Cite this article:
Anita Lidesna Shinta Amat, Hilkatul Ilmi, Lidya Tumewu, Harianto Notopuro, Indah Setyawati Tantular, Achmad Fuad Hafid, Aty Widyawaruyanti. The Effect of Andrographis paniculata Nees on Oxidative Stress and Parasitemia Levels of Plasmodium berghei Infected Rats. Research Journal of Pharmacy and Technology. 2021; 14(12):6676-0. doi: 10.52711/0974-360X.2021.01153
Anita Lidesna Shinta Amat, Hilkatul Ilmi, Lidya Tumewu, Harianto Notopuro, Indah Setyawati Tantular, Achmad Fuad Hafid, Aty Widyawaruyanti. The Effect of Andrographis paniculata Nees on Oxidative Stress and Parasitemia Levels of Plasmodium berghei Infected Rats. Research Journal of Pharmacy and Technology. 2021; 14(12):6676-0. doi: 10.52711/0974-360X.2021.01153 Available on: https://www.rjptonline.org/AbstractView.aspx?PID=2021-14-12-83
1. Niranjan A, Tewari SK, Lehri A. Biological activities of Kalmegh (Andrographis paniculata Nees) and its active principles-A review. Indian Journal of Natural Products and Resources 2010;1(2):125-135.
2. Madhavi S, Prakash Rao S. Review literature: Andrographis paniculata. J Pharmacology and Pharmacodynamics 2018; 10(4):166-170.
3. Chauhan ES, Sharma K, Bist R. Andrographis paniculata: A review of its phytochemistry and pharmacological activities. Research J Pharm and Tech 2019; 12(2):891-900.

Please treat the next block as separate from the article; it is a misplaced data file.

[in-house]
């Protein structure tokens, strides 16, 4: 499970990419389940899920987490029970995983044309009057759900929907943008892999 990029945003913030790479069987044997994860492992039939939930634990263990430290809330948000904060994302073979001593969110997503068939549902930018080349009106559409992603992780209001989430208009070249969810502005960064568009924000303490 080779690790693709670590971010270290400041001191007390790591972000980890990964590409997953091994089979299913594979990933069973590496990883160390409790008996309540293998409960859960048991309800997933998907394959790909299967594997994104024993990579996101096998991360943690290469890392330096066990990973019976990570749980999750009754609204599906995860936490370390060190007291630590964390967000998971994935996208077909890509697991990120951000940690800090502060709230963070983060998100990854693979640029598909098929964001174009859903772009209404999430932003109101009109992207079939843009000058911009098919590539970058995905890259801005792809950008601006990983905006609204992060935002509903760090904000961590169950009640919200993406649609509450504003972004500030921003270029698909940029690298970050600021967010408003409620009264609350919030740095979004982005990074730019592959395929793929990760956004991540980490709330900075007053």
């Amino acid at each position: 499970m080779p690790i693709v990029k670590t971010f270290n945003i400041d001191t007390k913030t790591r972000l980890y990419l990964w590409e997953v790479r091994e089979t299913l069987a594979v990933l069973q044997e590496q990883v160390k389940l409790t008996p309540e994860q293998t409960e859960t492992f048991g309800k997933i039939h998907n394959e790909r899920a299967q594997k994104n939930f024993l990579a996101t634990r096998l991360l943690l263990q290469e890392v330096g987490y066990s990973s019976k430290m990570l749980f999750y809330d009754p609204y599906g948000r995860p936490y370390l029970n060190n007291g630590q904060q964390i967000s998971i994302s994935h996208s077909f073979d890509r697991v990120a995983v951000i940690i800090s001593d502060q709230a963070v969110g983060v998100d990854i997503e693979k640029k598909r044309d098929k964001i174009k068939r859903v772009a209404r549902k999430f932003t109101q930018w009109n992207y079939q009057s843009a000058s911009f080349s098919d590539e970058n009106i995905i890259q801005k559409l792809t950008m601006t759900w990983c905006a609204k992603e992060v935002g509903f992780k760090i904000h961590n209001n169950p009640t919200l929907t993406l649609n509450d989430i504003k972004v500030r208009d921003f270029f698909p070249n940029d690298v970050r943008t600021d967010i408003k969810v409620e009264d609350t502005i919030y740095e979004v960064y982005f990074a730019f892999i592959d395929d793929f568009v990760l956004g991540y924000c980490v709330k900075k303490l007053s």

4. Firdous J, Latif NA, Mona R, Mansor R, Muhamad N. Andrographis paniculata and its endophytes: A review on their pharmacological activities. Research J Pharm and Tech 2020; 13(4):2027-2030.
5. Tajuddin SA, Tariq M. Antiinflammatory activity of Andrographis paniculata Nees (Chirayata). Nagarjun 1983; 27:13-14.
6. Iwari Rk, Pandey R, Shukla SS, Tiwari P, Shah T. Antibacterial activity of aerial part of Andrographis paniculata. Res J Pharmacognosy and Phytochem 2014; 6(3):122-125.
7. Mary RNI, Banu N. Inhibition of antibiofilm mediated virulence factors in Pseudomonas aeruginosa by Andrographis paniculata. Research J Pharm and Tech 2017;10(1):141-144.
8. Geetha S, Rajeswari S. A preliminary study on Phytochemical screening, proximate and antibacterial activities of Andrographis paniculata seed extract. Research J Pharm and Tech 2019;12(5):2083-2088.
9. Mary RNI, Banu N. Antiquorum sensing potential of andrographolide from Andrographis paniculata in Vibrio harveyi. Research J Pharm and Tech 2017; 10(2):449-452.
10. Verma N, Vinayak M, Antioxidant action of Andrographis paniculata on lymphoma, Mol Biol Rep 2008: 35:535-540.
11. Kaur N, Gupta J. Comparison of phytochemical extraction solvents for Andrographis paniculata. Research J Pharm and Tech 2017:10(5):1271-1276.
12. Rahman NNNA, Furuta T, Kojima S, Takane K, Ali Mohd M. Antimalarial Activity of extracts of Malaysian medicinal plants. J Ethnopharmacol 1999; 64 (3), 249–254.